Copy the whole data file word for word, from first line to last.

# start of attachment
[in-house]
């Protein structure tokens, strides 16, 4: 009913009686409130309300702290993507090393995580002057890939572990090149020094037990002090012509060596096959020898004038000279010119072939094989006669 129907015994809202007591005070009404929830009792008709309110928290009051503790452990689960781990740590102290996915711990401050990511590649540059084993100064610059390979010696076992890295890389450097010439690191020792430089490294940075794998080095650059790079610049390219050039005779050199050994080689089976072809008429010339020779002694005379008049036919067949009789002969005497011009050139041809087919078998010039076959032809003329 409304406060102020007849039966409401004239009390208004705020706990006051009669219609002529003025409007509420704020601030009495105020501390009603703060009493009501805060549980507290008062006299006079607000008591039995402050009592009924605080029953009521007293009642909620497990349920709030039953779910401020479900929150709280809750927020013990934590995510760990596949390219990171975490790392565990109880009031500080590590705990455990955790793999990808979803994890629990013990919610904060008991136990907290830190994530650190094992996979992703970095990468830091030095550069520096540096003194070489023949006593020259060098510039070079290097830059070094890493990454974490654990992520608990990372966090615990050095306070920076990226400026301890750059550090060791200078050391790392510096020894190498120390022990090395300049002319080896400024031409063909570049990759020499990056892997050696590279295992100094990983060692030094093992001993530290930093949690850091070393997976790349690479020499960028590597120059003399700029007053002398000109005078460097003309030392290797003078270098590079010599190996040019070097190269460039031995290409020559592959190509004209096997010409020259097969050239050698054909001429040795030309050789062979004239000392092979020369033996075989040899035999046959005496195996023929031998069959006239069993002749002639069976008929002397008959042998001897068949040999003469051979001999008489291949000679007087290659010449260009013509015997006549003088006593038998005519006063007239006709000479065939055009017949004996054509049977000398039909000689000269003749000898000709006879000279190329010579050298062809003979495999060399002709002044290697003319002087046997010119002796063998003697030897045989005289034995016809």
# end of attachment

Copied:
[in-house]
């Protein structure tokens, strides 16, 4: 009913009686409130309300702290993507090393995580002057890939572990090149020094037990002090012509060596096959020898004038000279010119072939094989006669 129907015994809202007591005070009404929830009792008709309110928290009051503790452990689960781990740590102290996915711990401050990511590649540059084993100064610059390979010696076992890295890389450097010439690191020792430089490294940075794998080095650059790079610049390219050039005779050199050994080689089976072809008429010339020779002694005379008049036919067949009789002969005497011009050139041809087919078998010039076959032809003329 409304406060102020007849039966409401004239009390208004705020706990006051009669219609002529003025409007509420704020601030009495105020501390009603703060009493009501805060549980507290008062006299006079607000008591039995402050009592009924605080029953009521007293009642909620497990349920709030039953779910401020479900929150709280809750927020013990934590995510760990596949390219990171975490790392565990109880009031500080590590705990455990955790793999990808979803994890629990013990919610904060008991136990907290830190994530650190094992996979992703970095990468830091030095550069520096540096003194070489023949006593020259060098510039070079290097830059070094890493990454974490654990992520608990990372966090615990050095306070920076990226400026301890750059550090060791200078050391790392510096020894190498120390022990090395300049002319080896400024031409063909570049990759020499990056892997050696590279295992100094990983060692030094093992001993530290930093949690850091070393997976790349690479020499960028590597120059003399700029007053002398000109005078460097003309030392290797003078270098590079010599190996040019070097190269460039031995290409020559592959190509004209096997010409020259097969050239050698054909001429040795030309050789062979004239000392092979020369033996075989040899035999046959005496195996023929031998069959006239069993002749002639069976008929002397008959042998001897068949040999003469051979001999008489291949000679007087290659010449260009013509015997006549003088006593038998005519006063007239006709000479065939055009017949004996054509049977000398039909000689000269003749000898000709006879000279190329010579050298062809003979495999060399002709002044290697003319002087046997010119002796063998003697030897045989005289034995016809």